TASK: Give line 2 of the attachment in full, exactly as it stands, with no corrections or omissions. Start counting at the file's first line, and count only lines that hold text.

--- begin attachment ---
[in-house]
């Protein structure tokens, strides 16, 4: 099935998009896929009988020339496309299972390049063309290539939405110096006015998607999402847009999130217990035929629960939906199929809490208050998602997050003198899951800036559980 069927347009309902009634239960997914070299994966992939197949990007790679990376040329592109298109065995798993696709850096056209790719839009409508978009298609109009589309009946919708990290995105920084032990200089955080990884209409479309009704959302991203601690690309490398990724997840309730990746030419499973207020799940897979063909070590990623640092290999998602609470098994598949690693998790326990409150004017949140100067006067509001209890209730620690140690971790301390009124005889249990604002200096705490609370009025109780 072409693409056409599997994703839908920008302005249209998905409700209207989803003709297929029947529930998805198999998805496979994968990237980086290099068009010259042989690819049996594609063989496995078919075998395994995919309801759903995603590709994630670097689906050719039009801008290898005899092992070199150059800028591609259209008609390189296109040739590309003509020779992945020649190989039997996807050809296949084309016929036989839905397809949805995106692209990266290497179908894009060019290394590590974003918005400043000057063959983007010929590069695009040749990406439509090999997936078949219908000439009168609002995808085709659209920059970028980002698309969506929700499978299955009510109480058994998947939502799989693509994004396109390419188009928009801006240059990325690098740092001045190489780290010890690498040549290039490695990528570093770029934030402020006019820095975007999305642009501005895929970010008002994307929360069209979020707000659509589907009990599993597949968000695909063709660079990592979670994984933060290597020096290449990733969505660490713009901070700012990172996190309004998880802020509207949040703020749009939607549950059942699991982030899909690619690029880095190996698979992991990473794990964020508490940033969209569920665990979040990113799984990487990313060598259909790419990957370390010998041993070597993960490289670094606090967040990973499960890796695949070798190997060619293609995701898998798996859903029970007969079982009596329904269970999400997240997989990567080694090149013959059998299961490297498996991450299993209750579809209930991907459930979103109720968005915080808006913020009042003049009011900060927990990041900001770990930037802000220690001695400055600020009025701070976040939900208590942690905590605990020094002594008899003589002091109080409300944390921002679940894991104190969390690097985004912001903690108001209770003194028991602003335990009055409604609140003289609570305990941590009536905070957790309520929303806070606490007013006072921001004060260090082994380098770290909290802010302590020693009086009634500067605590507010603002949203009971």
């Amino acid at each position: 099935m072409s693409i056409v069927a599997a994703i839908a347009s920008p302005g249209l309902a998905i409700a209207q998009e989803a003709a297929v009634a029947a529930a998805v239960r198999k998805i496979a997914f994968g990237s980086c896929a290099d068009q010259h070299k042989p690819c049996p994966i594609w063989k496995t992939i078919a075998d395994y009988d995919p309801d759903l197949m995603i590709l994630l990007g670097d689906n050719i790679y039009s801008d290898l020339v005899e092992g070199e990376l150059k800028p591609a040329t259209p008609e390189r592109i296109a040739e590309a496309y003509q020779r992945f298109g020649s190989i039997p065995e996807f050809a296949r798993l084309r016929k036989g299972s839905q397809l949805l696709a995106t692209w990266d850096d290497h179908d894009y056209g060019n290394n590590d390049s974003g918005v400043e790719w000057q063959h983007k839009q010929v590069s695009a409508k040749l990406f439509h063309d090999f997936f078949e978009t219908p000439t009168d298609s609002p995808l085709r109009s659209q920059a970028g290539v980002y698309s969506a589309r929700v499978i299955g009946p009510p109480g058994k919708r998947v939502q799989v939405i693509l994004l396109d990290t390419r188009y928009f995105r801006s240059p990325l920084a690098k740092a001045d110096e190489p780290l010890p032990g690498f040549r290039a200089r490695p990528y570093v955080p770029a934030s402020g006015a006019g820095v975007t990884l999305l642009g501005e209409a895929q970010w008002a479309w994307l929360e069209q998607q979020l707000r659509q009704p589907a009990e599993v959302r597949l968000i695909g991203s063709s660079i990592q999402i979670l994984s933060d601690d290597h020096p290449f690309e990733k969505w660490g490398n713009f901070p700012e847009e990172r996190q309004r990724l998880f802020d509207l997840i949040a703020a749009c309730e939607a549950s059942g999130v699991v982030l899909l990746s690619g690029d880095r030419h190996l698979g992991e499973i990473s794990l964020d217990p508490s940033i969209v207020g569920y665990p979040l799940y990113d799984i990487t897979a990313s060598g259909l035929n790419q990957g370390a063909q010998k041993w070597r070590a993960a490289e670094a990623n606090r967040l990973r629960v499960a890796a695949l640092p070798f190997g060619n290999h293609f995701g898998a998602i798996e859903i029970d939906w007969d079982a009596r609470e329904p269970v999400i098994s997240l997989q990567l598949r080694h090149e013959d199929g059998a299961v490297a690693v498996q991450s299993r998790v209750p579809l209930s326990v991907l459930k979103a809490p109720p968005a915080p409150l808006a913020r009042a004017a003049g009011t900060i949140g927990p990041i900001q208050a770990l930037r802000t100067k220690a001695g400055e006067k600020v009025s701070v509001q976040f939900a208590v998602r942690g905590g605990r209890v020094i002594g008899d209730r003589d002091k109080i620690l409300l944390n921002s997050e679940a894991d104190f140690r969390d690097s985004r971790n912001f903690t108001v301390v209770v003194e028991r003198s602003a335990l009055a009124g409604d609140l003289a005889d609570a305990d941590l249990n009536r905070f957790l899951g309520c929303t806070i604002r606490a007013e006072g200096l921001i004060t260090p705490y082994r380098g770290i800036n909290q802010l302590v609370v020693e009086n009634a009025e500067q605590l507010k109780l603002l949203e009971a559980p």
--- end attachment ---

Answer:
């Protein structure tokens, strides 16, 4: 099935998009896929009988020339496309299972390049063309290539939405110096006015998607999402847009999130217990035929629960939906199929809490208050998602997050003198899951800036559980 069927347009309902009634239960997914070299994966992939197949990007790679990376040329592109298109065995798993696709850096056209790719839009409508978009298609109009589309009946919708990290995105920084032990200089955080990884209409479309009704959302991203601690690309490398990724997840309730990746030419499973207020799940897979063909070590990623640092290999998602609470098994598949690693998790326990409150004017949140100067006067509001209890209730620690140690971790301390009124005889249990604002200096705490609370009025109780 072409693409056409599997994703839908920008302005249209998905409700209207989803003709297929029947529930998805198999998805496979994968990237980086290099068009010259042989690819049996594609063989496995078919075998395994995919309801759903995603590709994630670097689906050719039009801008290898005899092992070199150059800028591609259209008609390189296109040739590309003509020779992945020649190989039997996807050809296949084309016929036989839905397809949805995106692209990266290497179908894009060019290394590590974003918005400043000057063959983007010929590069695009040749990406439509090999997936078949219908000439009168609002995808085709659209920059970028980002698309969506929700499978299955009510109480058994998947939502799989693509994004396109390419188009928009801006240059990325690098740092001045190489780290010890690498040549290039490695990528570093770029934030402020006019820095975007999305642009501005895929970010008002994307929360069209979020707000659509589907009990599993597949968000695909063709660079990592979670994984933060290597020096290449990733969505660490713009901070700012990172996190309004998880802020509207949040703020749009939607549950059942699991982030899909690619690029880095190996698979992991990473794990964020508490940033969209569920665990979040990113799984990487990313060598259909790419990957370390010998041993070597993960490289670094606090967040990973499960890796695949070798190997060619293609995701898998798996859903029970007969079982009596329904269970999400997240997989990567080694090149013959059998299961490297498996991450299993209750579809209930991907459930979103109720968005915080808006913020009042003049009011900060927990990041900001770990930037802000220690001695400055600020009025701070976040939900208590942690905590605990020094002594008899003589002091109080409300944390921002679940894991104190969390690097985004912001903690108001209770003194028991602003335990009055409604609140003289609570305990941590009536905070957790309520929303806070606490007013006072921001004060260090082994380098770290909290802010302590020693009086009634500067605590507010603002949203009971």